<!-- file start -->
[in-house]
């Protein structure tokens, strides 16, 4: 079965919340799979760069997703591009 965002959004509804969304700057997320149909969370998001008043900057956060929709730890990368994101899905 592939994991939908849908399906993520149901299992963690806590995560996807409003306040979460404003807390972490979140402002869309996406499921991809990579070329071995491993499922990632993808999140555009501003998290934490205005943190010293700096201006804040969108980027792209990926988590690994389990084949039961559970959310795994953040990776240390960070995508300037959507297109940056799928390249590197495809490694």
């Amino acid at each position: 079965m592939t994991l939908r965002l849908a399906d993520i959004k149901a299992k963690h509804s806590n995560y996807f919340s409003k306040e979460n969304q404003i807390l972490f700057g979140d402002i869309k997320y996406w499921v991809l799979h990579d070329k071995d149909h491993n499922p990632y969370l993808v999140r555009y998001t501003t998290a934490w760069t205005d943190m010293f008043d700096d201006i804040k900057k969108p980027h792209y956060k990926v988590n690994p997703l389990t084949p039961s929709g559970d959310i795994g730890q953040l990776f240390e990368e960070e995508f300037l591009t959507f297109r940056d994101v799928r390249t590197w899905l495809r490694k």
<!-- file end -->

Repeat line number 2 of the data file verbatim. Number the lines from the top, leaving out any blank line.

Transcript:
């Protein structure tokens, strides 16, 4: 079965919340799979760069997703591009 965002959004509804969304700057997320149909969370998001008043900057956060929709730890990368994101899905 592939994991939908849908399906993520149901299992963690806590995560996807409003306040979460404003807390972490979140402002869309996406499921991809990579070329071995491993499922990632993808999140555009501003998290934490205005943190010293700096201006804040969108980027792209990926988590690994389990084949039961559970959310795994953040990776240390960070995508300037959507297109940056799928390249590197495809490694």